Salt Lake Tribune, October 13, 1912 In the most recent “Right to the Source” column in NSTA’s magazine The Science Teacher, Michael Apfeldorf discusses reactions in the early 20th century to reports of life on Mars. He explains that as early as 1894, scientists noted that conditions on Mars would not support life, but wild theories persisted in popular media. That reminded us of the Library’s many April Fools’ Day posts featuring primary sources that should not be taken at face value.
Looking for other ways to help students analyze sources and evaluate information? Analyzing primary sources can help students become better critical thinkers who are willing to evaluate information and dig deeply to find the answers to questions. How will you use primary sources to encourage students to look for the story behind the source? Fake News Or Real? How To Self-Check The News And Get The Facts : All Tech Considered.
Guido Rosa/Getty Images/Ikon Images Fake news stories can have real-life consequences.
On Sunday, police said a man with a rifle who claimed to be "self-investigating" a baseless online conspiracy theory entered a Washington, D.C., pizzeria and fired the weapon inside the restaurant. So, yes, fake news is a big problem. These stories have gotten a lot of attention, with headlines claiming Pope Francis endorsed Donald Trump in November's election and sites like American News sharing misleading stories or taking quotes out of context. And when sites like DC Gazette share stories about people who allegedly investigated the Clinton family being found dead, the stories go viral and some people believe them. Fake news lesson plan. Lesson Idea: Media Literacy and Fake News. Log In - New York Times. How Photos Fuel the Spread of Fake News. During a campaign stop in South Carolina last winter, Hillary Clinton stumbled as she climbed the steps of an antebellum mansion in Charleston.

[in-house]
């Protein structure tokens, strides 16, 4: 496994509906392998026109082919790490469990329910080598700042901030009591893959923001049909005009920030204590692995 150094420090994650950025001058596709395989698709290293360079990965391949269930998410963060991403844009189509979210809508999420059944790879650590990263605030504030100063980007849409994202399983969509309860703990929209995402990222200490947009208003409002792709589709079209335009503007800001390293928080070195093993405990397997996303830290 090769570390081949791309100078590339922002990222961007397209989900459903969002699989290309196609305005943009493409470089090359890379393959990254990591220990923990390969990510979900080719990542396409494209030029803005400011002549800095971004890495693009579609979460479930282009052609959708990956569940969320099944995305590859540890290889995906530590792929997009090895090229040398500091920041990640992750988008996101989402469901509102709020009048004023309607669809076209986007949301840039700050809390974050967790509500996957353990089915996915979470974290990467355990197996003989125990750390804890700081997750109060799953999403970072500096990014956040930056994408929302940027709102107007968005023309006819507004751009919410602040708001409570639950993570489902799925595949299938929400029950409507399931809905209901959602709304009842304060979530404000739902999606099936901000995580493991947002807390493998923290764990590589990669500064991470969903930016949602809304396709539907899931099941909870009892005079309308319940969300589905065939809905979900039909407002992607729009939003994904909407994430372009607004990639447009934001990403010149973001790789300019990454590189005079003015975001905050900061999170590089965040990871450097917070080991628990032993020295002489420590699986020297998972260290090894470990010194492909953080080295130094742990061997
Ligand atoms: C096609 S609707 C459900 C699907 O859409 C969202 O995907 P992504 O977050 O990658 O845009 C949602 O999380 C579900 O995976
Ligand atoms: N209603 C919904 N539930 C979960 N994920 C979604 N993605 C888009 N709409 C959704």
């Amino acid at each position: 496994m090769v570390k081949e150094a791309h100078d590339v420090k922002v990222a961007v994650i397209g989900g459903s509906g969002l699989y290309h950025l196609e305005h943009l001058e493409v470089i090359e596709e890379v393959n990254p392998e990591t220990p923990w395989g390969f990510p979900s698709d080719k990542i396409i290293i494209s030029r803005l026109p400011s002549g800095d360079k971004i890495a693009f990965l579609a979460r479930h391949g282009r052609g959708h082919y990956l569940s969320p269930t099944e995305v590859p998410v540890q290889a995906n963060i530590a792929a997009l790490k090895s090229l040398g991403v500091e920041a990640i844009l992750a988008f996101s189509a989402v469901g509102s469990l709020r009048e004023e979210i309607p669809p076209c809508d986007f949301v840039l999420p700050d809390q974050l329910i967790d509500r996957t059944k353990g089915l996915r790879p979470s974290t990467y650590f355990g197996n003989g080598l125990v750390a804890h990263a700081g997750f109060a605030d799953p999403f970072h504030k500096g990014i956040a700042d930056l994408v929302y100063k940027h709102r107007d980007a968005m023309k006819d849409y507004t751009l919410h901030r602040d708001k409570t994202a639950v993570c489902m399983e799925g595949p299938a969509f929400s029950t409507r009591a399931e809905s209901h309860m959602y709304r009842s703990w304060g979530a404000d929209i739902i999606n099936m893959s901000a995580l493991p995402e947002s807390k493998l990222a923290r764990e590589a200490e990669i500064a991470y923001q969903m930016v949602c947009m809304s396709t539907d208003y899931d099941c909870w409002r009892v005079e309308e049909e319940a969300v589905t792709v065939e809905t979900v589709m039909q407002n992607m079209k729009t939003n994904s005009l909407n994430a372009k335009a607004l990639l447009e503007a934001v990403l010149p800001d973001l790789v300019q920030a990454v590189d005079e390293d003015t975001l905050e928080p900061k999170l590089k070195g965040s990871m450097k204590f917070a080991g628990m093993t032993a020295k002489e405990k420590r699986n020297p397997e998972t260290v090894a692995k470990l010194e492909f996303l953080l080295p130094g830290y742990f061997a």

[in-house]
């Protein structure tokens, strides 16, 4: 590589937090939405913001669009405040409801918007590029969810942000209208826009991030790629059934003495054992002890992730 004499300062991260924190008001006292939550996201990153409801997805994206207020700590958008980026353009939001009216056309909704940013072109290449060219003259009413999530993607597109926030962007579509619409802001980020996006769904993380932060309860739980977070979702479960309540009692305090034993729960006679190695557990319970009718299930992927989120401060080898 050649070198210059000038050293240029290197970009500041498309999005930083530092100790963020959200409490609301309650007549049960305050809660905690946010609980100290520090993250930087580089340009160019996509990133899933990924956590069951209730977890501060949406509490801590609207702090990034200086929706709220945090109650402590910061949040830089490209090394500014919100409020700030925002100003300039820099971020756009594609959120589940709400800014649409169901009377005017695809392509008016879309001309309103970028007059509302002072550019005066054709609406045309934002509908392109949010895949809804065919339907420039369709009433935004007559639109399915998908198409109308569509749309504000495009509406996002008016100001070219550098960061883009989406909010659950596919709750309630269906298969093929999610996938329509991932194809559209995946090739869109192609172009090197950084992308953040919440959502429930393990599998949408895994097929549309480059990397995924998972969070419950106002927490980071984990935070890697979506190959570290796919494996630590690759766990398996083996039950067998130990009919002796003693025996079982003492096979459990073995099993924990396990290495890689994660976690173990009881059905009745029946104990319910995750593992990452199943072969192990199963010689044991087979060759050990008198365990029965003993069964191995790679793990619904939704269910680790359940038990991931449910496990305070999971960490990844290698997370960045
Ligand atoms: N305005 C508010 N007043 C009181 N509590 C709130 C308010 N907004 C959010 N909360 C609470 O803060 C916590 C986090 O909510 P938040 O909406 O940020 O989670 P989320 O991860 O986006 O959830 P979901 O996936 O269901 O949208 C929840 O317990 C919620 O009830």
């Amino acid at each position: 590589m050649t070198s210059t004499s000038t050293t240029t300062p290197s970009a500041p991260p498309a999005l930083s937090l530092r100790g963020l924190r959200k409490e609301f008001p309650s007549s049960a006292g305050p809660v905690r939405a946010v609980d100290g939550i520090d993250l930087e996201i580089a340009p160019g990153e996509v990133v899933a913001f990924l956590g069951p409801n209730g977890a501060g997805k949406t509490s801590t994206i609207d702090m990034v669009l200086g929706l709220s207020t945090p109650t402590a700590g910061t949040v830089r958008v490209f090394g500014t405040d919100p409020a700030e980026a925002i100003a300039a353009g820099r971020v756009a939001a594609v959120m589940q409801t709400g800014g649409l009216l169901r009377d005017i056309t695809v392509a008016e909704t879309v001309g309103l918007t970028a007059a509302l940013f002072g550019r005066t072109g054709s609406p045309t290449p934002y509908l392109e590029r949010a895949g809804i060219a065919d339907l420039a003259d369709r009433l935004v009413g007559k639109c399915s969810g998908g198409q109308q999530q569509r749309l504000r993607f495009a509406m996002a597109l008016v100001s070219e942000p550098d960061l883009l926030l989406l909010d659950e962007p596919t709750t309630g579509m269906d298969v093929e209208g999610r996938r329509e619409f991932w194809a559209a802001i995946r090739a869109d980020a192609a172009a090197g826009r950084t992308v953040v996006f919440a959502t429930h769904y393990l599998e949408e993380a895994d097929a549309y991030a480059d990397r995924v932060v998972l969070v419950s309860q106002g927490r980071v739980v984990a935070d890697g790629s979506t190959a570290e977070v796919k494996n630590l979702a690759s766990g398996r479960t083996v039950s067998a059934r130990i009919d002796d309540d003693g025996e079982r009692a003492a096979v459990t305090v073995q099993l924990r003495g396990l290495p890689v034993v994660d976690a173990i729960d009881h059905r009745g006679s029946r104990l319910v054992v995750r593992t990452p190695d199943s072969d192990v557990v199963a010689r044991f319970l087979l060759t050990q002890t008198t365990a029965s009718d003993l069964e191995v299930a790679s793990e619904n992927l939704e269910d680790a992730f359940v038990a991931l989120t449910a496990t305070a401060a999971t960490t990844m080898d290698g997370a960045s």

Aides helped her regain her balance in a vulnerable but nondescript moment captured by Getty photographer Mark Makela. He didn’t think much of it until August, when the alt-right news site Breitbart touted it as evidence of Clinton’s failing health. “It was really bizarre and dispiriting to see,” he says. “We’re always attuned to photographic manipulation, but what was more sinister in this situation was the misappropriation of a photo.” Misappropriation and misrepresentation of images helped drive the growth of fake news. Such stories rely on images to sell bogus narratives. How to Spot Fake News (and Teach Kids to Be Media-Savvy) How to Spot Fake News. Fake news is nothing new.